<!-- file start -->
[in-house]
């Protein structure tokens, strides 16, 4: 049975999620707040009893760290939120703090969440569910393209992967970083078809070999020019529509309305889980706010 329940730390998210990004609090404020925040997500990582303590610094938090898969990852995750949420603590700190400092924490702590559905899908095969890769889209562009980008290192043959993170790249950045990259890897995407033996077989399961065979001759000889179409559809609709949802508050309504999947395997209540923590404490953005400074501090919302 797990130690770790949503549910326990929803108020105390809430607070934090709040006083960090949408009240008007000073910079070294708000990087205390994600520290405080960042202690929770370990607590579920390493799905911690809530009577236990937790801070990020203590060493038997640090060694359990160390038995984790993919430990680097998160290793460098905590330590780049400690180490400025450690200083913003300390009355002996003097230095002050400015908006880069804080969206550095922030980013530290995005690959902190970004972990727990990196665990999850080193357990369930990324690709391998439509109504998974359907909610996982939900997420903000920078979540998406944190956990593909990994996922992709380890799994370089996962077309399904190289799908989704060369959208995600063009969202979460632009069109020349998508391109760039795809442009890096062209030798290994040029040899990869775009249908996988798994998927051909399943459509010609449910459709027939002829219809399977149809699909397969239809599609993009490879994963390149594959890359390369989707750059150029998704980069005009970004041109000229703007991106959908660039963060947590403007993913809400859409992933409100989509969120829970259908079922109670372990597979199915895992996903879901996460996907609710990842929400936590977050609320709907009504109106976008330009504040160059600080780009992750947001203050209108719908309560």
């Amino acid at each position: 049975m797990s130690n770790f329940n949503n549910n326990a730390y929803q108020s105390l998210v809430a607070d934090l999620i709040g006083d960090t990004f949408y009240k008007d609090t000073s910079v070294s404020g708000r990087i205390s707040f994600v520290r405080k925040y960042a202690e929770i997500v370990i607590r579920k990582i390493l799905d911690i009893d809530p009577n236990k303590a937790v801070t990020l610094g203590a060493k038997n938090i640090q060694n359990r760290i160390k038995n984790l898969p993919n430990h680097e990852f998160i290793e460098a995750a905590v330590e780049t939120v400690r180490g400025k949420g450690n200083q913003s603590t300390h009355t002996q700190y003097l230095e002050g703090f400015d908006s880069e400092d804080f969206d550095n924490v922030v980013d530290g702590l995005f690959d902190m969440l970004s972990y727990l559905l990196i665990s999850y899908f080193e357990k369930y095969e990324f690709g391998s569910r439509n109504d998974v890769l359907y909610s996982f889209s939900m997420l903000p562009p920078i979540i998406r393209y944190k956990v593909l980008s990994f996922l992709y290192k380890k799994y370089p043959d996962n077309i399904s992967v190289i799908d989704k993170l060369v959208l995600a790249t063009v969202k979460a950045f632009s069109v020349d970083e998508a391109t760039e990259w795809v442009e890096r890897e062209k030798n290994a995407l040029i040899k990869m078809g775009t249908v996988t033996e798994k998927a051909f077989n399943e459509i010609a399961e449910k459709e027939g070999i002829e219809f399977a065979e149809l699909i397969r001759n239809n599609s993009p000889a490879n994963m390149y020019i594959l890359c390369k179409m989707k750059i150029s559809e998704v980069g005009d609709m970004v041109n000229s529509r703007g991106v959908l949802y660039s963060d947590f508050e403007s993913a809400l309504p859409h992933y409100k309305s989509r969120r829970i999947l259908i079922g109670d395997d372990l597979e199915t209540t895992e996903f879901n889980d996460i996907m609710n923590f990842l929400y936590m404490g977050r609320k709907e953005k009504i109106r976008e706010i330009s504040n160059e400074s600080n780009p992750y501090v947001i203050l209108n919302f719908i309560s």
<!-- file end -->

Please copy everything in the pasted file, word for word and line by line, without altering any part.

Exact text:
[in-house]
């Protein structure tokens, strides 16, 4: 049975999620707040009893760290939120703090969440569910393209992967970083078809070999020019529509309305889980706010 329940730390998210990004609090404020925040997500990582303590610094938090898969990852995750949420603590700190400092924490702590559905899908095969890769889209562009980008290192043959993170790249950045990259890897995407033996077989399961065979001759000889179409559809609709949802508050309504999947395997209540923590404490953005400074501090919302 797990130690770790949503549910326990929803108020105390809430607070934090709040006083960090949408009240008007000073910079070294708000990087205390994600520290405080960042202690929770370990607590579920390493799905911690809530009577236990937790801070990020203590060493038997640090060694359990160390038995984790993919430990680097998160290793460098905590330590780049400690180490400025450690200083913003300390009355002996003097230095002050400015908006880069804080969206550095922030980013530290995005690959902190970004972990727990990196665990999850080193357990369930990324690709391998439509109504998974359907909610996982939900997420903000920078979540998406944190956990593909990994996922992709380890799994370089996962077309399904190289799908989704060369959208995600063009969202979460632009069109020349998508391109760039795809442009890096062209030798290994040029040899990869775009249908996988798994998927051909399943459509010609449910459709027939002829219809399977149809699909397969239809599609993009490879994963390149594959890359390369989707750059150029998704980069005009970004041109000229703007991106959908660039963060947590403007993913809400859409992933409100989509969120829970259908079922109670372990597979199915895992996903879901996460996907609710990842929400936590977050609320709907009504109106976008330009504040160059600080780009992750947001203050209108719908309560």
């Amino acid at each position: 049975m797990s130690n770790f329940n949503n549910n326990a730390y929803q108020s105390l998210v809430a607070d934090l999620i709040g006083d960090t990004f949408y009240k008007d609090t000073s910079v070294s404020g708000r990087i205390s707040f994600v520290r405080k925040y960042a202690e929770i997500v370990i607590r579920k990582i390493l799905d911690i009893d809530p009577n236990k303590a937790v801070t990020l610094g203590a060493k038997n938090i640090q060694n359990r760290i160390k038995n984790l898969p993919n430990h680097e990852f998160i290793e460098a995750a905590v330590e780049t939120v400690r180490g400025k949420g450690n200083q913003s603590t300390h009355t002996q700190y003097l230095e002050g703090f400015d908006s880069e400092d804080f969206d550095n924490v922030v980013d530290g702590l995005f690959d902190m969440l970004s972990y727990l559905l990196i665990s999850y899908f080193e357990k369930y095969e990324f690709g391998s569910r439509n109504d998974v890769l359907y909610s996982f889209s939900m997420l903000p562009p920078i979540i998406r393209y944190k956990v593909l980008s990994f996922l992709y290192k380890k799994y370089p043959d996962n077309i399904s992967v190289i799908d989704k993170l060369v959208l995600a790249t063009v969202k979460a950045f632009s069109v020349d970083e998508a391109t760039e990259w795809v442009e890096r890897e062209k030798n290994a995407l040029i040899k990869m078809g775009t249908v996988t033996e798994k998927a051909f077989n399943e459509i010609a399961e449910k459709e027939g070999i002829e219809f399977a065979e149809l699909i397969r001759n239809n599609s993009p000889a490879n994963m390149y020019i594959l890359c390369k179409m989707k750059i150029s559809e998704v980069g005009d609709m970004v041109n000229s529509r703007g991106v959908l949802y660039s963060d947590f508050e403007s993913a809400l309504p859409h992933y409100k309305s989509r969120r829970i999947l259908i079922g109670d395997d372990l597979e199915t209540t895992e996903f879901n889980d996460i996907m609710n923590f990842l929400y936590m404490g977050r609320k709907e953005k009504i109106r976008e706010i330009s504040n160059e400074s600080n780009p992750y501090v947001i203050l209108n919302f719908i309560s």